The Perfectly Imperfect: What Makes You...You!

So, the other day, I came across this really disturbing article about plastic surgery and an insane push for uniformity in South Korea. (If you feel like listening to a segment on This American Life - it's just the first 8 minutes or so -  here it is. Fascinating stuff.)

Thin, tall, v-shaped faces, white skin, B-cup breasts, big eyes...or so this one English professor's smartest class of Korean women in an all-girl's school rattled off as things that make a woman beautiful. It made my heart break. It made me sad to hear that looks weighed so heavily as a deciding factor in their getting into school. In getting a job. In their overall confidence. Scales and mirrors on every floor of the school pushing these girls to judge themselves on their looks.

It really killed me that no one mentioned anything about intelligence or kindness...personality traits that make a woman amazing, dynamic, and, yes, beautiful.

...and, to be fair, I have nothing against some minor tweaking. If you wanna go ahead and do a little polishing, my guest. I'm not gonna judge. However, if you're going to get so much surgery that you don't look anything like your former self...well, there's something really wrong there.

I did a quick tally in my head:
  • Thin: Check (I like to refer to it as "scrappy")
  • Tall: FAIL
  • V-shaped Face: FAIL
  • White Skin: FAIL
  • B-Cup: FAIL (Oh, look, some tumbleweeds just blew by my chest.)
  • Big Eyes: Check? (If we're talking about eye folds, my mom gave me those...but I don't know if I would categorize my eyes as "big.")
If I were to apply for a job or a school in South Korea, there's a good chance someone of the same intellectual level that happens to have more of these traits would get in and I wouldn't. Yikes. That's not right. Just thinking about that makes me a little bit sad and, dare I say, a little bit self-conscious.

Luckily, I'm not in South Korea and, after a rough time in my teens and early twenties, have finally settled into my looks. Sure, I still have off days where I look in the mirror and think, "What is that featureless piece of dough in the mirror? Oh. Just me," but I refuse to cut myself down based on my physical appearance.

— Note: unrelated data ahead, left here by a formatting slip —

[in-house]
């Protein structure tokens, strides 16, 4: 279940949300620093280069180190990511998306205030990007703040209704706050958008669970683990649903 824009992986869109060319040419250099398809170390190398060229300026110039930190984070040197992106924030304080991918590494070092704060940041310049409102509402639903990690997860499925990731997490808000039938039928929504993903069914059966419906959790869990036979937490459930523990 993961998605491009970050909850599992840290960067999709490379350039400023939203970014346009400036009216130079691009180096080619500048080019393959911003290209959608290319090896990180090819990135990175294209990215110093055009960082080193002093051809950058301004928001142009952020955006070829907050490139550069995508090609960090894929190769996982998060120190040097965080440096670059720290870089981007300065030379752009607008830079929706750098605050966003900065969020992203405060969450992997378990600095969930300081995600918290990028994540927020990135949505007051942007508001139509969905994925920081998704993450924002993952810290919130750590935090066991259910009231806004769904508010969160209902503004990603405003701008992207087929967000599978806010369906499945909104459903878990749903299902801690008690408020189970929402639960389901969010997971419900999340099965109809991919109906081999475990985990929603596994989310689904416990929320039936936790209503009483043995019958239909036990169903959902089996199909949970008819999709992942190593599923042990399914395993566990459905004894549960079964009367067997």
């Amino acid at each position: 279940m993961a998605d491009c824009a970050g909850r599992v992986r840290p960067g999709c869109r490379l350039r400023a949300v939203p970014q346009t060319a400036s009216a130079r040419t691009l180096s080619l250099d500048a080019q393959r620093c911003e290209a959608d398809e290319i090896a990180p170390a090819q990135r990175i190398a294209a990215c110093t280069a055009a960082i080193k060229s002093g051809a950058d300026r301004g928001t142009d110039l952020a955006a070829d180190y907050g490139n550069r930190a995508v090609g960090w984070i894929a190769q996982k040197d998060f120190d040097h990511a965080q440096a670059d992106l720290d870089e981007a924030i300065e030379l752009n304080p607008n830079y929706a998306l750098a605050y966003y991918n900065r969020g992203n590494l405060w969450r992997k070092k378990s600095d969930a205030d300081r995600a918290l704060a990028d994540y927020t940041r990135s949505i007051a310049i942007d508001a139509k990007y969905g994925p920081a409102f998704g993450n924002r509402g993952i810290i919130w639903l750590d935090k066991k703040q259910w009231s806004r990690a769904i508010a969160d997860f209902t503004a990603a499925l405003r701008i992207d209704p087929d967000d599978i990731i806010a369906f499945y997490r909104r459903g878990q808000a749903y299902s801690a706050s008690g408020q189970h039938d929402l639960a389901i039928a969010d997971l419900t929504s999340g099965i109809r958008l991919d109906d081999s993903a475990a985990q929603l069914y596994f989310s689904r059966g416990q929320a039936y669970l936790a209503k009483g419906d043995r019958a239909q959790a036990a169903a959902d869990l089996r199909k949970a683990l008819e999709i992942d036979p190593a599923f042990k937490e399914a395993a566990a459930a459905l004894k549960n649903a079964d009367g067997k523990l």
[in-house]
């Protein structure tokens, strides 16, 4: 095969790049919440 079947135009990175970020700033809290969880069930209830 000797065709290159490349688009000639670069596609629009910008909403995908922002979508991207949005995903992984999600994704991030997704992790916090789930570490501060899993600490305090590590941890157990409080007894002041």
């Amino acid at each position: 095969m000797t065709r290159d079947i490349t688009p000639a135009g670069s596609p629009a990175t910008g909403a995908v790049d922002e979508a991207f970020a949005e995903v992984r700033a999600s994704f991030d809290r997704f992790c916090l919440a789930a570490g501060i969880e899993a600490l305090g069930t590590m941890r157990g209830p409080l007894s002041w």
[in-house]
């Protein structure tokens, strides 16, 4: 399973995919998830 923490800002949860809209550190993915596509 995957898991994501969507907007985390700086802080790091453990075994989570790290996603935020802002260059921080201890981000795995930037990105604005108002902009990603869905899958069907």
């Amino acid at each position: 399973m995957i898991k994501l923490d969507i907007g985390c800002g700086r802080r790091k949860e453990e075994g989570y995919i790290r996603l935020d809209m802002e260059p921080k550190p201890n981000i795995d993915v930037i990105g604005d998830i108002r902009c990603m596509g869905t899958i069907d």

I'm taking this post to talk about a few traits that I hated growing up that I now appreciate as my perfect imperfections. Things that are very much part of me that I won't ever be able to let go of...

Down at Snaggle Rock

I grew up in a town where everyone got braces and everyone was sporting perfect teeth by high school. I missed the tooth train and, though most of my teeth successfully grew in straight...ish, there was one lone tooth that always stuck out. I have deemed it "snaggle tooth" or "dragon tooth" and used to despise it. You'll notice a gross amount of photos in my early teens where my facial expression in photographs ranged from "I hate you" to "I'll cut you." If I smiled at all, it was generally a thin line, upturned at the ends.

Unleashing the snaggle was showing the world my crooked smile...

Cut to 15 years later and it's become one of the discerning characteristics of my face and the thing that sets my smile apart from the sea of perfect smiles in Los Angeles. Score!

Sidenote: I recently heard that people in Japan are actually going to their dentists to get these types of teeth (called "yaeba" over there) implanted! Sounds cray-cray...but, hey, look! I've already got one.

Marked for Death...Wait, No. Beauty!